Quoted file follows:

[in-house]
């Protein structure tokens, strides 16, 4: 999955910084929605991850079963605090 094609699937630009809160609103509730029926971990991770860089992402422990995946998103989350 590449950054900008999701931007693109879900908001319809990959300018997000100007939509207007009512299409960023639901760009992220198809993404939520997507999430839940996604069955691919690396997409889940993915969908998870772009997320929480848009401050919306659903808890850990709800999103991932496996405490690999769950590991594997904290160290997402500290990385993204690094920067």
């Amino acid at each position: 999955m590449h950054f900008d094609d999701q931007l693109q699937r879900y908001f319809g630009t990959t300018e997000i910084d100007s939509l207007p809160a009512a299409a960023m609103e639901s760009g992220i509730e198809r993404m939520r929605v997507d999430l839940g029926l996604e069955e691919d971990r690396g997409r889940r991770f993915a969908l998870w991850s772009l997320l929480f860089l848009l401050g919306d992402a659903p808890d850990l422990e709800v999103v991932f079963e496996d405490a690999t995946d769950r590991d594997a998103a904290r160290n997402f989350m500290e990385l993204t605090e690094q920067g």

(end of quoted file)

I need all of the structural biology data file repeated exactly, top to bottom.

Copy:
[in-house]
């Protein structure tokens, strides 16, 4: 999955910084929605991850079963605090 094609699937630009809160609103509730029926971990991770860089992402422990995946998103989350 590449950054900008999701931007693109879900908001319809990959300018997000100007939509207007009512299409960023639901760009992220198809993404939520997507999430839940996604069955691919690396997409889940993915969908998870772009997320929480848009401050919306659903808890850990709800999103991932496996405490690999769950590991594997904290160290997402500290990385993204690094920067």
């Amino acid at each position: 999955m590449h950054f900008d094609d999701q931007l693109q699937r879900y908001f319809g630009t990959t300018e997000i910084d100007s939509l207007p809160a009512a299409a960023m609103e639901s760009g992220i509730e198809r993404m939520r929605v997507d999430l839940g029926l996604e069955e691919d971990r690396g997409r889940r991770f993915a969908l998870w991850s772009l997320l929480f860089l848009l401050g919306d992402a659903p808890d850990l422990e709800v999103v991932f079963e496996d405490a690999t995946d769950r590991d594997a998103a904290r160290n997402f989350m500290e990385l993204t605090e690094q920067g």